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The U.S. House decided against its version of Mandatory Livestock Price Reporting, instead passing the more controversial Senate version. The bill is now headed to the President where he is expected to sign.
But it doesn’t have everything the industry side wanted, there are no emergency authority provisions in the bill. That makes mandatory reporting an essential function of government. So, if the government shut down, the report would keep going.
National Cattlemen’s Beef Association’s Collin Woodall says, “The choice was to fight for that provision and allow Mandatory Price Reporting to expire or just get mandatory price reporting back on the books and ultimately we on the industry side said that we needed to get it put back in place, reauthorized for the five years, and we could find another way to fight this issue of essential function of government.”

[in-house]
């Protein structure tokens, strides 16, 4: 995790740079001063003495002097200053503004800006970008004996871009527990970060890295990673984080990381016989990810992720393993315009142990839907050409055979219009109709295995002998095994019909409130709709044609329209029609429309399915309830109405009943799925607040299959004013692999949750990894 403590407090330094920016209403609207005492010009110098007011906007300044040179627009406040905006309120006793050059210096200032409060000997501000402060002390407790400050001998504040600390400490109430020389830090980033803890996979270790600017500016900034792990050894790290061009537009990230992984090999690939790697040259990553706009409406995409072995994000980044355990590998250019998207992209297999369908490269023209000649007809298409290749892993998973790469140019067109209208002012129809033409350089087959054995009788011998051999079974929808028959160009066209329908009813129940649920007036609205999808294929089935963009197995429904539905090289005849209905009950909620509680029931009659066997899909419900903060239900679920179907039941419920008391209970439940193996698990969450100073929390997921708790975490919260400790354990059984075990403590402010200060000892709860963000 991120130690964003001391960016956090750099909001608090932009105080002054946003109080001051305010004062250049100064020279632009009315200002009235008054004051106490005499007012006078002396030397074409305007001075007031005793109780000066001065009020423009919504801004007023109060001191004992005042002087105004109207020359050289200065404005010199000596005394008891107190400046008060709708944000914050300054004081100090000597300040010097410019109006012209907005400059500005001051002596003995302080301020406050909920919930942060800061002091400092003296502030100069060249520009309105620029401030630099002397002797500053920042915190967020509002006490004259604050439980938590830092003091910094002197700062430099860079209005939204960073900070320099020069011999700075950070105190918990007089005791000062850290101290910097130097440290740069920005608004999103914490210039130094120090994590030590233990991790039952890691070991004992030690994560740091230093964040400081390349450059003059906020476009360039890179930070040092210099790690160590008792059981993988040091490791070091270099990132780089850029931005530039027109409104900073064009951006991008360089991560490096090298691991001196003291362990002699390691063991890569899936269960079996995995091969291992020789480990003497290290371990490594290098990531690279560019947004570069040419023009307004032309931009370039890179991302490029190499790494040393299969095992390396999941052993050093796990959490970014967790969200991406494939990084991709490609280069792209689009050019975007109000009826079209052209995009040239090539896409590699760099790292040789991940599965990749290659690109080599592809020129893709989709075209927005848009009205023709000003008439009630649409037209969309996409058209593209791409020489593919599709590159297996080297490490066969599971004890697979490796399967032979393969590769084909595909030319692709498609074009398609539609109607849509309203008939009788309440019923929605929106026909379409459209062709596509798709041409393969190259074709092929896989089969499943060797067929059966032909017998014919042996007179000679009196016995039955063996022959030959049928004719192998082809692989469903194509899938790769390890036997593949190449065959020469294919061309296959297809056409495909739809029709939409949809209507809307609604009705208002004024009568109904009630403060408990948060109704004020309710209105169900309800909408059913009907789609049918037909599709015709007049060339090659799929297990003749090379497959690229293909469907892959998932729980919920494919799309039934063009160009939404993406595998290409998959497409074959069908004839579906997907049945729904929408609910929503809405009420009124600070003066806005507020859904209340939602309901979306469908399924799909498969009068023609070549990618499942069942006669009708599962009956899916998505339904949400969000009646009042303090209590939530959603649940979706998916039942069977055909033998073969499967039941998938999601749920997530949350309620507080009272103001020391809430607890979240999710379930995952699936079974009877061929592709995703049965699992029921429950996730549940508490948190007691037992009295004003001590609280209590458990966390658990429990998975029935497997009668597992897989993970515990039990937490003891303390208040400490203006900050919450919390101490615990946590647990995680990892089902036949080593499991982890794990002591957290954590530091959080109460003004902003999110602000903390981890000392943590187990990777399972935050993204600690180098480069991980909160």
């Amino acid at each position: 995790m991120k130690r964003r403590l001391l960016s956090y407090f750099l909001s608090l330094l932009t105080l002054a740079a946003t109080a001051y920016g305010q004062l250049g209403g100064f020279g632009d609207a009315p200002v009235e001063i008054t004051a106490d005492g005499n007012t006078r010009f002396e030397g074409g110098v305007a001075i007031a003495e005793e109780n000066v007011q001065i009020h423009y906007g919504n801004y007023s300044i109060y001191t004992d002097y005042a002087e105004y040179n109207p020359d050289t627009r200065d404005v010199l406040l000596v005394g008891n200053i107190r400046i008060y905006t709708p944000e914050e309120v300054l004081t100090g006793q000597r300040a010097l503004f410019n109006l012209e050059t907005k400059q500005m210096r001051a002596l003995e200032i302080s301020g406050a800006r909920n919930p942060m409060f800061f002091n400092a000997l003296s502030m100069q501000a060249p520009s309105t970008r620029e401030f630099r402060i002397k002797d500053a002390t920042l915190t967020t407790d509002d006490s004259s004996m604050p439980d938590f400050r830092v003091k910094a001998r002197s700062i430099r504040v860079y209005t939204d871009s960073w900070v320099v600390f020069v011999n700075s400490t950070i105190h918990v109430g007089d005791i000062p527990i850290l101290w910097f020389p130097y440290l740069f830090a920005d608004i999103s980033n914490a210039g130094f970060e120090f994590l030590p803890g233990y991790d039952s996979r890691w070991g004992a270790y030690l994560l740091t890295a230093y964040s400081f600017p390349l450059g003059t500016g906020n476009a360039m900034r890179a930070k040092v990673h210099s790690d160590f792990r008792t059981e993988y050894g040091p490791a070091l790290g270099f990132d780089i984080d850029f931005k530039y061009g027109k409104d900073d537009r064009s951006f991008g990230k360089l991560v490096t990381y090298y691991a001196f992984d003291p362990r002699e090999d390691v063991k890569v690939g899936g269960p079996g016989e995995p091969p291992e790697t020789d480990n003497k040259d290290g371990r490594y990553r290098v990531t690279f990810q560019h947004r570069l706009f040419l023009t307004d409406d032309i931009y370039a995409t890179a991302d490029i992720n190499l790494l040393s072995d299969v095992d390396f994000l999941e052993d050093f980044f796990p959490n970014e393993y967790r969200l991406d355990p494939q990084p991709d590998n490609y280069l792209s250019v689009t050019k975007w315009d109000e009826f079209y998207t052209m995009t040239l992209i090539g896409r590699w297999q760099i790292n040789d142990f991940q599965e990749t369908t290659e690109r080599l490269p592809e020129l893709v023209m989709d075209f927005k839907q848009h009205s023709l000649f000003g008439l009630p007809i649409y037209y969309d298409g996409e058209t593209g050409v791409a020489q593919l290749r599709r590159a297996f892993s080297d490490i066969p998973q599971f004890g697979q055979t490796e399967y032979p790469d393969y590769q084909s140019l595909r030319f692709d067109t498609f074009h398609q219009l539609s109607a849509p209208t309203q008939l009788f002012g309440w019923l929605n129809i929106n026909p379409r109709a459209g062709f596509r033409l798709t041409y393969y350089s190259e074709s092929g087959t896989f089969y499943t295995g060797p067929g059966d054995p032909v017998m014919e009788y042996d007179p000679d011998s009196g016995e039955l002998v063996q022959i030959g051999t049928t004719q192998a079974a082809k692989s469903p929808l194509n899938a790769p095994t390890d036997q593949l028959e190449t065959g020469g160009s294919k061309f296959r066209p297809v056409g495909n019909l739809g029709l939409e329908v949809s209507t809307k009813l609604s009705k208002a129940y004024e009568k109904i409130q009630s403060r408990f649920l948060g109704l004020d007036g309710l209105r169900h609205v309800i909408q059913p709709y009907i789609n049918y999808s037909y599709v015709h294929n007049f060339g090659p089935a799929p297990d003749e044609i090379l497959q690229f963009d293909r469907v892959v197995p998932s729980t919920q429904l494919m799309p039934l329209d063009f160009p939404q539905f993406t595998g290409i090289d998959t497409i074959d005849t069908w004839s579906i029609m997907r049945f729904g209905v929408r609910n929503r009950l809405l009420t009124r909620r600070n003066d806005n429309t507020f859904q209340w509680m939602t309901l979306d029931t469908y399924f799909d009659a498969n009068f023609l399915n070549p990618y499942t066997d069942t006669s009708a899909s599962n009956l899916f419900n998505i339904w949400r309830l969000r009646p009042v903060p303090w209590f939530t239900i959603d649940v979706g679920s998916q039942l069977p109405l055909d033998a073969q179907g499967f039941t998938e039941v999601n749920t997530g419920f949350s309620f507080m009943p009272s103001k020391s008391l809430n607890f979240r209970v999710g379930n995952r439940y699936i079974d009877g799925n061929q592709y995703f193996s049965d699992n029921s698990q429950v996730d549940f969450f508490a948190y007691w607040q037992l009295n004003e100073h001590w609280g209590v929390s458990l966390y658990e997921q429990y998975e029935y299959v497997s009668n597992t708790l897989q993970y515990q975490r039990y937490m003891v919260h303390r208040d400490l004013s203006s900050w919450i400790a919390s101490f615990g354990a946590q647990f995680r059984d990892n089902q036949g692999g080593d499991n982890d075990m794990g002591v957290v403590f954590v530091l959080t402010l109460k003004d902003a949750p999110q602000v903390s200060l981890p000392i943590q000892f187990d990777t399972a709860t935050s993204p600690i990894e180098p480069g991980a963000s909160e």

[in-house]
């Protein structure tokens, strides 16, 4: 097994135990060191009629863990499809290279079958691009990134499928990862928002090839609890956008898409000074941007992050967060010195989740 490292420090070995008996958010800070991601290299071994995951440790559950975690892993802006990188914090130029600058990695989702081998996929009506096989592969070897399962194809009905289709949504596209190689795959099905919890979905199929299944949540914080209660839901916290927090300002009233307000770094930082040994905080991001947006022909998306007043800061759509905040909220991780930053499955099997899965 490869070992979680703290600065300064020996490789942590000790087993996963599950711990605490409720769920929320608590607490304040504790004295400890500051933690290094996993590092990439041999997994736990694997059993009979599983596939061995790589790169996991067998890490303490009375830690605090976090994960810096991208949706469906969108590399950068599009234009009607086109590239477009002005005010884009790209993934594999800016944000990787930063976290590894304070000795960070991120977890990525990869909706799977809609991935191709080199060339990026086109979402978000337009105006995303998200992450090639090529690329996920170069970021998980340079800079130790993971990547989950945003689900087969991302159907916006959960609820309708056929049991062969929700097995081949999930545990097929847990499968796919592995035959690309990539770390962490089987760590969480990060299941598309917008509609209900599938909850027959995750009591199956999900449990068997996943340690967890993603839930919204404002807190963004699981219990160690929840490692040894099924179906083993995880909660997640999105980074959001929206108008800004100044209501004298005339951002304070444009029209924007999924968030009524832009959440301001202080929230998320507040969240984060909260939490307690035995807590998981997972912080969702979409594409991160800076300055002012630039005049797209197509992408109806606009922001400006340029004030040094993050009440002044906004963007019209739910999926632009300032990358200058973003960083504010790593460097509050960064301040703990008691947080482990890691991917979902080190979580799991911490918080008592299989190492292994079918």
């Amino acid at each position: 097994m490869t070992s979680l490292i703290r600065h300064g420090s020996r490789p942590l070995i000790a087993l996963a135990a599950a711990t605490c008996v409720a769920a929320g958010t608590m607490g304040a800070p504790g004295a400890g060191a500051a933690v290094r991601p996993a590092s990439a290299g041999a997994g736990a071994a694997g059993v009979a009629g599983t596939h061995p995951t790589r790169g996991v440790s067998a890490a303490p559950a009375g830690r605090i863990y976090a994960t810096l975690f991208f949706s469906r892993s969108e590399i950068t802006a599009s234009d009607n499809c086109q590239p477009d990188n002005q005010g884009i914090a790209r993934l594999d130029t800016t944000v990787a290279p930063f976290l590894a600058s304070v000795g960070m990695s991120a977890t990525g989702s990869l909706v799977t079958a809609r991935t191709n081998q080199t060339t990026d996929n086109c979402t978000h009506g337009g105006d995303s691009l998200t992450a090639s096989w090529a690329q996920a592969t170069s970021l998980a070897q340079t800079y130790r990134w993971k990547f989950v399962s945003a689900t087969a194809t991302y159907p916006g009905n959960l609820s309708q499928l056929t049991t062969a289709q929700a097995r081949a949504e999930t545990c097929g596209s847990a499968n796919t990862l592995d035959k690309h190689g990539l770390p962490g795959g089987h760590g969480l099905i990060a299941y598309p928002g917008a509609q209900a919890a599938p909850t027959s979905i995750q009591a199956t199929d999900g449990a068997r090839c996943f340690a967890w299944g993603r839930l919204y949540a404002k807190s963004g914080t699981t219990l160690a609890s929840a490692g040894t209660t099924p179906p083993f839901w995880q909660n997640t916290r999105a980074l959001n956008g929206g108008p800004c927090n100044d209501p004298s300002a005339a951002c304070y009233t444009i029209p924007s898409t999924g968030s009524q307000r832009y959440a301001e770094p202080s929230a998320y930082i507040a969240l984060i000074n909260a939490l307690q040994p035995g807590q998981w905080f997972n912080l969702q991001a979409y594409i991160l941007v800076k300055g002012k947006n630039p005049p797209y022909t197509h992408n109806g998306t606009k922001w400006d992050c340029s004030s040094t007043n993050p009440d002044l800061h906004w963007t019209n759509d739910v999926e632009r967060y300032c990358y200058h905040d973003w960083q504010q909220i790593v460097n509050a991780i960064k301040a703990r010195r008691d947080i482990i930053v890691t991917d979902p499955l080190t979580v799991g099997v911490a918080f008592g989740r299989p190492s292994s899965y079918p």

Woodall says price reporting needs to continue because it affects producer and commodity decisions.
The Agribusiness Report uses Mandatory Livestock Price Reporting, to display the Minnesota/Iowa Direct Hog market numbers during our daily market analysis.